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Lawyers Sue To Demand Release Of Undocumented Child With Cerebral Palsy


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The Border Patrol says it was compelled to follow the law in detaining 10-year-old Rosa Maria Hernandez last week.
Image credit: Bill Wechter

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Lawyers for an undocumented 10-year-old girl with cerebral palsy have filed a federal lawsuit demanding the government release her from a children’s shelter.

The Department of Health and Human Services has refused.

Border Patrol agents—in a highly criticized action—took the child into custody after she received an operation at a hospital.

The lawsuit, filed in San Antonio federal court on Tuesday, claims that Rosa Maria Hernandez has a constitutional right to be in her parents’ care.

The child, who has mental and physical disabilities, has lived in Laredo, Texas, with her mother and father — who are also unauthorized — for the past 10 years.

“Rosa Maria is being taken care of by strangers,” says Michael Tan, an ACLU lawyer who is representing Hernandez. “Imagine sending your child to the hospital for surgery, only to have law enforcement sweep in and take them away from you.”

Last week, doctors in Laredo sent Hernandez to Driscoll Children’s Hospital in Corpus Christi for emergency gall bladder surgery. Because that city is beyond a federal immigration checkpoint, her parents asked an adult cousin — who is a U.S. citizen — to accompany her on the medical trip.

At the checkpoint outside the South Texas town of Freer, Border Patrol agents learned that the sick girl was not in the country legally. They took her into custody, followed her to the hospital, and waited outside her recovery room.

When she was discharged the next day, they transported her to a child-friendly shelter contracted by HHS in San Antonio. She is now in deportation proceedings.

Her lawyers say the girl is “confused” at the shelter because she has never been away from home.

Gabriel Acosta, assistant chief patrol agent in Laredo, says his agents followed a 10-year-old federal law for handling a UAC — an unaccompanied alien child.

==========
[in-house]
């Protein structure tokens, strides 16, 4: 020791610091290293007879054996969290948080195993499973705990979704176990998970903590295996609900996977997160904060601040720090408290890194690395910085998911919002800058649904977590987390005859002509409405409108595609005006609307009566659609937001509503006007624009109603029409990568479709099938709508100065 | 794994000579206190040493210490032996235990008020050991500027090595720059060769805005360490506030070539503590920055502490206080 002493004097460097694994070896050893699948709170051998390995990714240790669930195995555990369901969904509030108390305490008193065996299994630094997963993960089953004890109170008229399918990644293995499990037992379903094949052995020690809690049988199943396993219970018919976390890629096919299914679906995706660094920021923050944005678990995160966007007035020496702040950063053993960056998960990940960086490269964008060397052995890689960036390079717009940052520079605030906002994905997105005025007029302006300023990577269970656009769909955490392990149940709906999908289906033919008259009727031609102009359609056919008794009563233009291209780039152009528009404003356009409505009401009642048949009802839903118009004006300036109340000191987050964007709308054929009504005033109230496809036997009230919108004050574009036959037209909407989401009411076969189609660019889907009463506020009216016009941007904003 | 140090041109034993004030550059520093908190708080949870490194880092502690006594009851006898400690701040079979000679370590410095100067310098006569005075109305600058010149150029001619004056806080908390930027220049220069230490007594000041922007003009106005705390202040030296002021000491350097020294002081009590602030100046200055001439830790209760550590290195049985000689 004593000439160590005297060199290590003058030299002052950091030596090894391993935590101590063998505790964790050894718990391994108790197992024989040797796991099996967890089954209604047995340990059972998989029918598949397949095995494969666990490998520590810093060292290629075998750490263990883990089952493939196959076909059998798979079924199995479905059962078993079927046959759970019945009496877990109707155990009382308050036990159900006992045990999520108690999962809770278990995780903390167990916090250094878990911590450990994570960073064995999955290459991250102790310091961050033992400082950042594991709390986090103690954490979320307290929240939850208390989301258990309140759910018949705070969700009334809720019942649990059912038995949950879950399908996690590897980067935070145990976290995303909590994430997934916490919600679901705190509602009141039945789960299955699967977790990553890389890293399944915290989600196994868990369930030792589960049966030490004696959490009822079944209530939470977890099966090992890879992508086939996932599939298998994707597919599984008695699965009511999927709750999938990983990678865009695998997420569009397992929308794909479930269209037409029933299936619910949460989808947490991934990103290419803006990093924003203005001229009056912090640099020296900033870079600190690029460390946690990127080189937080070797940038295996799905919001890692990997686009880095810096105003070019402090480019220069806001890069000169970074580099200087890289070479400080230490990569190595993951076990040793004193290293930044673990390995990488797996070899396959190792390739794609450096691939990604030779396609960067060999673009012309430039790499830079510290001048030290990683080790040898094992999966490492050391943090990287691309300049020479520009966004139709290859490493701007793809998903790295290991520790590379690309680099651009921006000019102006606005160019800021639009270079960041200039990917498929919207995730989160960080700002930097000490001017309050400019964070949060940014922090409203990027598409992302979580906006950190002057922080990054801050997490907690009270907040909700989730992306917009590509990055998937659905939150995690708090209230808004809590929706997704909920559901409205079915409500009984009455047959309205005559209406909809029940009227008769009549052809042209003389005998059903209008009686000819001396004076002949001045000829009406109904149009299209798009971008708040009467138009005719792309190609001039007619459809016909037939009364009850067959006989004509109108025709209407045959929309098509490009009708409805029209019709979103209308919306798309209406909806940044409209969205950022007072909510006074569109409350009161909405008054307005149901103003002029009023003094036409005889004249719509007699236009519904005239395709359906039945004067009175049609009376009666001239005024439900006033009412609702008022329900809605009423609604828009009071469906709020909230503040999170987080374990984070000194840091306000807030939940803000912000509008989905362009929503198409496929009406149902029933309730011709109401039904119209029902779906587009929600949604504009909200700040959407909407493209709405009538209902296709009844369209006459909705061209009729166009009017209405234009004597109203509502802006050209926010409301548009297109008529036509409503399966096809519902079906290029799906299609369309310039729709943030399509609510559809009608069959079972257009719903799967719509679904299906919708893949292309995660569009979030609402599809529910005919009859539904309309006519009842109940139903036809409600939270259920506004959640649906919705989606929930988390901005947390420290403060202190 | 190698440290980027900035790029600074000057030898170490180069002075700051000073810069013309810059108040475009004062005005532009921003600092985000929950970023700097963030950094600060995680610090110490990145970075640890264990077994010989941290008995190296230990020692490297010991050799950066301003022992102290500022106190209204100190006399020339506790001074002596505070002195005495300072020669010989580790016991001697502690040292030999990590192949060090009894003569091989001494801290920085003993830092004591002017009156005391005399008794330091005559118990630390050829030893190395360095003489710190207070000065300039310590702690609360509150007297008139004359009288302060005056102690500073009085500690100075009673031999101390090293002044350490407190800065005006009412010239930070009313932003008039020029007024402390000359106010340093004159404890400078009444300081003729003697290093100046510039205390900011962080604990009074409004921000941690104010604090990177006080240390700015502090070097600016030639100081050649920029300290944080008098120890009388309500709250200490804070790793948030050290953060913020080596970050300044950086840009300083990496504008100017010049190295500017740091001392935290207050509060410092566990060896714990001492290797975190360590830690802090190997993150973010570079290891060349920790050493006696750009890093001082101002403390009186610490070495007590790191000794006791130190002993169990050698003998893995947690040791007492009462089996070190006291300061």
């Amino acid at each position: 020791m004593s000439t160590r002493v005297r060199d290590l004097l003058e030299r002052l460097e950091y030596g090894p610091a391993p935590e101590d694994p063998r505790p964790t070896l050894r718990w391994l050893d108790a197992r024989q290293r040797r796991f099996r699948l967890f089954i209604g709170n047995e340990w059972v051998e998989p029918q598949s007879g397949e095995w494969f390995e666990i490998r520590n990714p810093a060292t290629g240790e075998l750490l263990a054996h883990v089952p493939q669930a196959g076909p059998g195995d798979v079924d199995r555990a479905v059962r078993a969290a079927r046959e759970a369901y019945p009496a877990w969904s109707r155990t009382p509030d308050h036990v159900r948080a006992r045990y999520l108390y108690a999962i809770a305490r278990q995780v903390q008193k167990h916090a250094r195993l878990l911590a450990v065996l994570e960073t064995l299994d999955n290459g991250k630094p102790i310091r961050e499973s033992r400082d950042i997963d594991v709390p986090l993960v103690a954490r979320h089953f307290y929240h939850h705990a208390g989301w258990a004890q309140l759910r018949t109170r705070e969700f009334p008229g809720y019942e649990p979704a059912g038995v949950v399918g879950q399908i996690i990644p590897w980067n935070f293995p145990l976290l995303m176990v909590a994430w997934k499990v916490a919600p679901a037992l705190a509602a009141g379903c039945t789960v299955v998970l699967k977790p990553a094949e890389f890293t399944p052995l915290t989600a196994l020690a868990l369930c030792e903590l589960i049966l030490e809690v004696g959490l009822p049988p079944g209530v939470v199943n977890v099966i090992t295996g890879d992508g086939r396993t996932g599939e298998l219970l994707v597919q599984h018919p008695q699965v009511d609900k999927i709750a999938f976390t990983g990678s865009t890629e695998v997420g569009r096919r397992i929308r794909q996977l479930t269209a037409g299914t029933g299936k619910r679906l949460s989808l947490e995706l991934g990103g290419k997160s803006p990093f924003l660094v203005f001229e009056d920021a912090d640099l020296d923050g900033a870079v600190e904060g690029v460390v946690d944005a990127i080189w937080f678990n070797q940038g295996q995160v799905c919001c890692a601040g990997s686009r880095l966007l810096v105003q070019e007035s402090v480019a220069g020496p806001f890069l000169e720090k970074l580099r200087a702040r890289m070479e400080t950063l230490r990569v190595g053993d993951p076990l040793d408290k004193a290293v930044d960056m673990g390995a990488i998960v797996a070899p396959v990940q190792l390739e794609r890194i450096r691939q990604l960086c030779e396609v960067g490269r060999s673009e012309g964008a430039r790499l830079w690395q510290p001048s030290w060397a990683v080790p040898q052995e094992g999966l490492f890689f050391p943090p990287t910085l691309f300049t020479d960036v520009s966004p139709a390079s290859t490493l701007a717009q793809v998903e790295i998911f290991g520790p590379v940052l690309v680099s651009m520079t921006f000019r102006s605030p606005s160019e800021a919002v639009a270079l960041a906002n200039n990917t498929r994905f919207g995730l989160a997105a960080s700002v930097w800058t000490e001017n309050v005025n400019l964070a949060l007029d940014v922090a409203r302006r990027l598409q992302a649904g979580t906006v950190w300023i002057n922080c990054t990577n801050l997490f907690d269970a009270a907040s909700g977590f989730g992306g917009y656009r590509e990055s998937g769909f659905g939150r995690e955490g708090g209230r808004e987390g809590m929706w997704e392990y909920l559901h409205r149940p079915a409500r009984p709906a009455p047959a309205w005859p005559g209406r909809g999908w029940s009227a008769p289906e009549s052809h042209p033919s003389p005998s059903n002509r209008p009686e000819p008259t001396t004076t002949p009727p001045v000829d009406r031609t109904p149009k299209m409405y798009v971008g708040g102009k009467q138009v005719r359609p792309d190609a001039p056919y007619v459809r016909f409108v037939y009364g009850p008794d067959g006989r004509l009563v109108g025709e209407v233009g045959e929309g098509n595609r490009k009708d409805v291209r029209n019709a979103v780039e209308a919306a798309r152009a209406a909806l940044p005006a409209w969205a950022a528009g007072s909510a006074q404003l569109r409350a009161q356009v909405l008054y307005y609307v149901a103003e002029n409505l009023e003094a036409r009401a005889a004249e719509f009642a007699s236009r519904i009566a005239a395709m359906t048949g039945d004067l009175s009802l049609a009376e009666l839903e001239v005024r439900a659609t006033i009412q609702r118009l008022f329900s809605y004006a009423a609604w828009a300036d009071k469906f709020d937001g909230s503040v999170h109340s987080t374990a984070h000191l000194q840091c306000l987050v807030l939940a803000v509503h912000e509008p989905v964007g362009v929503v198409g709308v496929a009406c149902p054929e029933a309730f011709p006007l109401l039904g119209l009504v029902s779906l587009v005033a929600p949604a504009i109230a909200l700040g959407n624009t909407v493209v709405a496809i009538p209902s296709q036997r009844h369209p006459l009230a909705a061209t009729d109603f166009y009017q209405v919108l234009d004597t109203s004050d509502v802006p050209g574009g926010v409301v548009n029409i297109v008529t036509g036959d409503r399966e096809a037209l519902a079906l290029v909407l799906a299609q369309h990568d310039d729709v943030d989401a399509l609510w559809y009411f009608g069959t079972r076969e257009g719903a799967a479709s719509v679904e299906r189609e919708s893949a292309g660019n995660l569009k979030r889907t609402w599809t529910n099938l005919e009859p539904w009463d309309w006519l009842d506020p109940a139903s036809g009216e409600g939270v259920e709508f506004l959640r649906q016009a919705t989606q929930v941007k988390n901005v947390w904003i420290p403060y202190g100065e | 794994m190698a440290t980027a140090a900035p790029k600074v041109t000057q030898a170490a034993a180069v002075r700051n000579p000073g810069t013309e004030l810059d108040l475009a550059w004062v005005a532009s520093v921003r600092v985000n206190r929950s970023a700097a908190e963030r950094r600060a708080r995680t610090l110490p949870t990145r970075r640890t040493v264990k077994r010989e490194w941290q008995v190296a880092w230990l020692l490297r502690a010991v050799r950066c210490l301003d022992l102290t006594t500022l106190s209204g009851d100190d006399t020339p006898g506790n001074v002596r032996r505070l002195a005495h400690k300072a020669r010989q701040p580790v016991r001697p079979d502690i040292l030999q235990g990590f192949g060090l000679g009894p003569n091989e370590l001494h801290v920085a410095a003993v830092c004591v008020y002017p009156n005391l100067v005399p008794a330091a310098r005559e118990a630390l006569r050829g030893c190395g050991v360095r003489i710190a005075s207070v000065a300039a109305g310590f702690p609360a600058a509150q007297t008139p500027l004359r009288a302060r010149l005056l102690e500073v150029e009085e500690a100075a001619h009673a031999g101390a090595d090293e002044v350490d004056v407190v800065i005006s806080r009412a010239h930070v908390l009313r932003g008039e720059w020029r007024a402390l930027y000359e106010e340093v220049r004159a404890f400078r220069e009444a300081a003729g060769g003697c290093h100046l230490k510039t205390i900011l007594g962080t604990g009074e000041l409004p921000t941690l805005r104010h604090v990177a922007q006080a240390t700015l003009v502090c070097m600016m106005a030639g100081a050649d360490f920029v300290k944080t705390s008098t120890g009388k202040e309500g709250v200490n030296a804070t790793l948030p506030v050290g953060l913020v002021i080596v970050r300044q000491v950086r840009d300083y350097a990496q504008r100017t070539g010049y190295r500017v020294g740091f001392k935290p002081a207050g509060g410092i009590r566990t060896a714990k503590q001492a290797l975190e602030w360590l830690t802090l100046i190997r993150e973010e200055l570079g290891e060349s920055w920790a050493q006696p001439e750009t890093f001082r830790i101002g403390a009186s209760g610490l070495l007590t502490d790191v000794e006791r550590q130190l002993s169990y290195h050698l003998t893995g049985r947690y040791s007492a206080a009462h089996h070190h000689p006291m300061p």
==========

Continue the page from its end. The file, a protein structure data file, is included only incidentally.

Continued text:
“By law we have to do exactly what we did,” he said in an interview in sector headquarters.

Most of the immigrant children who have fallen under this law have traveled alone from Central America to the Texas border. It is unusual for agents to take into custody a juvenile immigrant who already lives in the United States. They deemed her unaccompanied because the cousin with whom she was traveling is not a parent or legal guardian. Acosta says his agents were not initially aware that her real parents lived 60 miles away in Laredo.

“A white Nissan Sentra entered a primary inspection lane at a Border Patrol checkpoint,” Acosta said. The car was marked as a medical transport vehicle. “During that inspection, it was revealed that the two passengers in the back, the cousin was a U.S. citizen and the juvenile was not. She was here illegally. At that point, we had to verify the story and ensure this child was not the victim of trafficking. Once that was established, then our agents — instead of processing her there at the checkpoint — actually escorted her to the hospital.”

Acosta said as a matter of course “any unaccompanied child we come into contact with, their well-being must be taken into consideration.”

But Leticia Gonzalez, a lawyer for Hernandez based in San Antonio, said taking the girl to the shelter was clearly not in her best interest. Reading the hospital discharge papers, Gonzalez said that doctors recommended Hernandez be released to “a family member who is familiar with her medical and psychological needs.” NPR asked HHS if its youth shelters are set up to handle fragile medical cases like this one. Spokesperson Victoria Palmer sent this response: “As a matter of policy, in order to protect the privacy and security of the unaccompanied alien children … HHS does not identify individual UAC and will not comment on specific cases.”

Acosta said his office has received hundreds of calls from outraged citizens referring to agents as thugs, and worse.

“Our agents acted compassionately and professionally from the initial encounter to when she was released to the car of Health and Human Services,” he said.

The lawsuit maintains that Rosa Maria was not unaccompanied.

“She’s lived in the U.S. since she was three months old and since that time her parents have been there to take care of her,” said Michael Tan. He added that immigration agents were not required to do what they did.

“A line agent always has discretion to exercise his judgment and not target someone for an enforcement action,” Tan says. “And this case is the best possible example you could imagine for prosecutorial discretion. There really is no reason for Border Patrol to have gone after a 10-year-old girl with cerebral palsy while she was seeking medical care.”

Rosa Maria Hernandez’s mother and father have applied to HHS to be named her sponsors so that she can be released to them and come home. Lawyer Leticia Gonzalez says that process typically takes two to three months, but because of “special factors” in the Hernandez case HHS is expediting the vetting of her sponsors. The parents are hopeful their daughter can come home in two to three more weeks.

Copyright 2017 NPR. To see more, visit http://www.npr.org/.

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